Cardinal Sean Brady in St Peter's Square in the Vatican following a meeting with Pope Benedict in December 2009 to discuss the Murphy report

The Irish embassy to the Holy See offered to act as an "intermediary" between the Murphy commission and the Vatican as a major diplomatic row intensified, but neither side took up the offer, it has emerged.

As the government braces itself for the imminent release by WikiLeaks of hundreds more US diplomatic cables that refer to Ireland, a confidential US embassy cable released by the Wiki­Leaks website also reveals that the Irish ambassador to the Vatican and former ambassador to the USA, Noel Fahey, described the row between the commission and the Vatican as the "most difficult crisis he had ever managed".

WikiLeaks is believed to have around another 900 cables emanating from the US embassy in Dublin, with 300 or so more from the US consulate in Belfast. It is expected to release these in the coming months, as it works its way through more than 250,000 such cables which it has obtained.

A spokesman for the Department of Foreign Affairs yesterday said it had no comment on the content of the cable.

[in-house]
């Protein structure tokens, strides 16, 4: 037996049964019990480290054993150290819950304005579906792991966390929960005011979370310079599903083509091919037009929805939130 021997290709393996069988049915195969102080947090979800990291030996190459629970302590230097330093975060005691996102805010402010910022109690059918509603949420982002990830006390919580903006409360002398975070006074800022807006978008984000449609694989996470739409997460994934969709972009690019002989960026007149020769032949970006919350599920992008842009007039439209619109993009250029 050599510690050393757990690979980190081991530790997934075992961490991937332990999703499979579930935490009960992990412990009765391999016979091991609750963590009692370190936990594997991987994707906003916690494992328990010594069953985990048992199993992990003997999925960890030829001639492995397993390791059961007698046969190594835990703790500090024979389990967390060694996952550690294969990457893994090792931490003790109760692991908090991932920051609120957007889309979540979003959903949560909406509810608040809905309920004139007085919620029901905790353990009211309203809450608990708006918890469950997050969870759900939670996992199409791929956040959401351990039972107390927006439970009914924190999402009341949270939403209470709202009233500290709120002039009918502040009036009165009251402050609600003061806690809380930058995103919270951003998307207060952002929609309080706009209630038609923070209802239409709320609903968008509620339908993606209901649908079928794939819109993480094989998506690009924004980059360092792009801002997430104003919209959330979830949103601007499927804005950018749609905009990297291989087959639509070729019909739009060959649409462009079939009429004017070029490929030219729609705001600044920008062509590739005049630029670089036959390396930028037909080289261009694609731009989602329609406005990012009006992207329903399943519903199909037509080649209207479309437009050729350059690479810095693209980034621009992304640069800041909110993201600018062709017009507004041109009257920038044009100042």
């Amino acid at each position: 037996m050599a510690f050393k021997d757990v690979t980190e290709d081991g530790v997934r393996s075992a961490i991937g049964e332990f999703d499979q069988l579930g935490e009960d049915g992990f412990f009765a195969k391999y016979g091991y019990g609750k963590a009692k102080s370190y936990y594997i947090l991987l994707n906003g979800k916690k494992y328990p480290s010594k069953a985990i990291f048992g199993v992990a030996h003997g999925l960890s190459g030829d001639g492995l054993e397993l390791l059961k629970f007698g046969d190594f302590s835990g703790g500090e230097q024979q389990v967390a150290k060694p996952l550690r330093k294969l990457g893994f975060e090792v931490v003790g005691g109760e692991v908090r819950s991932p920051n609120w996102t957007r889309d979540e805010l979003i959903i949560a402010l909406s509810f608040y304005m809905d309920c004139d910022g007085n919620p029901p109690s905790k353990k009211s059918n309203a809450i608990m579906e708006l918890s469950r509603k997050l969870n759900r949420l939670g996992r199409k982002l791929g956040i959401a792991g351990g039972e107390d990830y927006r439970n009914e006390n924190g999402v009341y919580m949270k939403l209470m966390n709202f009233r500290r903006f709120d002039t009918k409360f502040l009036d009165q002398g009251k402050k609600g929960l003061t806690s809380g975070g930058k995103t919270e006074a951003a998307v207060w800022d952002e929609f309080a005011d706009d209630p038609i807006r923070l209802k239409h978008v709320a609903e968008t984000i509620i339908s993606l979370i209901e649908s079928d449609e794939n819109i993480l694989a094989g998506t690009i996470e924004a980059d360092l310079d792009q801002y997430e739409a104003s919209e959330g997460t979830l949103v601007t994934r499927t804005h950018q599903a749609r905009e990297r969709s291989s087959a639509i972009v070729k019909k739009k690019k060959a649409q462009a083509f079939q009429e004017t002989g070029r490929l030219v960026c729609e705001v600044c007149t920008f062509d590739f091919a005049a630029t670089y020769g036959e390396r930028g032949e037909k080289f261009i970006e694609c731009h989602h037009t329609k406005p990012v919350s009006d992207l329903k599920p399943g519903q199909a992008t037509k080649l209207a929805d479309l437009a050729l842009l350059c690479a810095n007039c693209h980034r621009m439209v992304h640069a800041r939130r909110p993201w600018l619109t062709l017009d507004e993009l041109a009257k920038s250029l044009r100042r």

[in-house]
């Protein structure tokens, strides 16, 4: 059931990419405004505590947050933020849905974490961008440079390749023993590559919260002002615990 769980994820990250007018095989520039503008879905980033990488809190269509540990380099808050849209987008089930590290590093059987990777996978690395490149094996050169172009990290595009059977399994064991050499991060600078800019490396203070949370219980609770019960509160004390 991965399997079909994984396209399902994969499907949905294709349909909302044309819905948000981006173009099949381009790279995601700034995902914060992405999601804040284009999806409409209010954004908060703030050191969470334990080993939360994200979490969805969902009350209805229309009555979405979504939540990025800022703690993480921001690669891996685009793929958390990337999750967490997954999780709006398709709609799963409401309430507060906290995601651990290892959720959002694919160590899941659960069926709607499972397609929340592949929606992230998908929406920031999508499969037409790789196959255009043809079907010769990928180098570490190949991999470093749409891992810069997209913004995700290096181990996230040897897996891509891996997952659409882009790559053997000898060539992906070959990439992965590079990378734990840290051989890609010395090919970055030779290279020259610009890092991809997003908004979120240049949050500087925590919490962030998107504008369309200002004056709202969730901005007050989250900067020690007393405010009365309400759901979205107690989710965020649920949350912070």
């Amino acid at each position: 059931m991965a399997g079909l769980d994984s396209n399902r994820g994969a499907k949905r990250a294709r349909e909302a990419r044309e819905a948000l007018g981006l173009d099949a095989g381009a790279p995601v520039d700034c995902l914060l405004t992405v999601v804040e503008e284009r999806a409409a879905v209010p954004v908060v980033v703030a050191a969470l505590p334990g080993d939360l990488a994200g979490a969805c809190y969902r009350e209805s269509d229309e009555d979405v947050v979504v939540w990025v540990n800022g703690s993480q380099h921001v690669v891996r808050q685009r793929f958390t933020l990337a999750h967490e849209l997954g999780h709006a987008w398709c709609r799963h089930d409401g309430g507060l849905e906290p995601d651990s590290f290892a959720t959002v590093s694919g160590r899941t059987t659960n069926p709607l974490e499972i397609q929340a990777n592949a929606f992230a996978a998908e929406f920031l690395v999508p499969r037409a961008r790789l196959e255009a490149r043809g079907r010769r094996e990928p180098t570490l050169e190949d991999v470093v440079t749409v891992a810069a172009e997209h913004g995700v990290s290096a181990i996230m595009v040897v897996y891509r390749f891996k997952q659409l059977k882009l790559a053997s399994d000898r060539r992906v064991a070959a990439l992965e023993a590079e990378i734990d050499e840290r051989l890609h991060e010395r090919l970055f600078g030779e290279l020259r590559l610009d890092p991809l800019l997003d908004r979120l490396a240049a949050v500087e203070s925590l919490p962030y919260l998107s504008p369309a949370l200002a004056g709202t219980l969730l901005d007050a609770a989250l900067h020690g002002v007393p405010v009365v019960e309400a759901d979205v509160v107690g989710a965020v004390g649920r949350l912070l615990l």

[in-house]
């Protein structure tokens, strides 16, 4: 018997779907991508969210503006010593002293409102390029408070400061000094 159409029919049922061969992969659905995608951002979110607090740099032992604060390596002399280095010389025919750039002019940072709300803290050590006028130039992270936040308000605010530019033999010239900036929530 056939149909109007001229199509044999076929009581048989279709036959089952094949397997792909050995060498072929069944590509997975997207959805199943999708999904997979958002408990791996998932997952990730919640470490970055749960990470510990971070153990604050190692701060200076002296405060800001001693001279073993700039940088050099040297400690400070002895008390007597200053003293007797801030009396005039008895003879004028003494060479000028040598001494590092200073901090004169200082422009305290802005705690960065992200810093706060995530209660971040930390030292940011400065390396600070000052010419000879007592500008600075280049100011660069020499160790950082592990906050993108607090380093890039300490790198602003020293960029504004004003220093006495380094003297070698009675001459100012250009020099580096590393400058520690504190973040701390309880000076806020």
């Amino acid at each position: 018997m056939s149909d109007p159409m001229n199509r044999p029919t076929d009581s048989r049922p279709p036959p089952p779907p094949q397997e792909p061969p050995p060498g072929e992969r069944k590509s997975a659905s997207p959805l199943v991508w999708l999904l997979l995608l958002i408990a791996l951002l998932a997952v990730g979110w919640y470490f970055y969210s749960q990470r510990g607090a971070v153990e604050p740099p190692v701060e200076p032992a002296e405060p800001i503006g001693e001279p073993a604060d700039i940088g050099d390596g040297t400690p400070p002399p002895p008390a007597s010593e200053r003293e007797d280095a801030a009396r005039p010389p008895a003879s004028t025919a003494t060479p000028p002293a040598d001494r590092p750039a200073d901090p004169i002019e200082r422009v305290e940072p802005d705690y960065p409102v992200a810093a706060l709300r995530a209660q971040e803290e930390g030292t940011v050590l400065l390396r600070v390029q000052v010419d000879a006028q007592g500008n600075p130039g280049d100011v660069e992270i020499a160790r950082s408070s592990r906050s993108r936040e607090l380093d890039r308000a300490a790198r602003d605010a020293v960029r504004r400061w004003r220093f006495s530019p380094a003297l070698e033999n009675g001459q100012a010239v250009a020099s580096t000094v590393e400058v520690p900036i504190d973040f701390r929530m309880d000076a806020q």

Dated 26 February 2010 and noted as having been "contributed to and cleared" by the US embassy in Dublin, it outlines how the Irish government "wanted to be seen as cooperating with the investigation because its education department was implicated, but did not want to insist that the Vatican answer the requests because they had come outside of regular channels.

"The Irish embassy to the Holy See offered to facilitate better communications between the Irish commission and the Holy See, but neither party took any further action," it stated. "In the end, the Irish government decided not to press the Vatican to reply, according to Fahey's deputy…. (she said) the Congregation for the Doctrine of the Faith probably did not have much to add to the inquiry."

Commenting on the WikiLeaks revelations yesterday, Maeve Lewis of the One in Four charity revealed that she has yet to receive "even an acknowledgement" from the pope after her organisation wrote directly to him about the issue last February. This is despite that they had used proper diplomatic channels to do so. But the US diplomatic cables "simply confirmed what we already knew," she said.

"We have always said it was shameful for the Vatican not to cooperate with the Murphy commission, as is its ongoing refusal to divulge the contents of Congregation for the Doctrine of the Faith documents in relation to clerical sex abuse worldwide," she added.

Requests for information from the Murphy commission "offended many in the Vatican" who felt the government had "failed to respect and protect Vatican sovereignty during the (commission) investigations", the cable also reports.

Elsewhere, it claimed Vatican officials also believed Irish opposition politicians were making "political hay" from the situation by publicly urging the government to demand a reply from the Vatican following publication of the Murphy report in November 2009.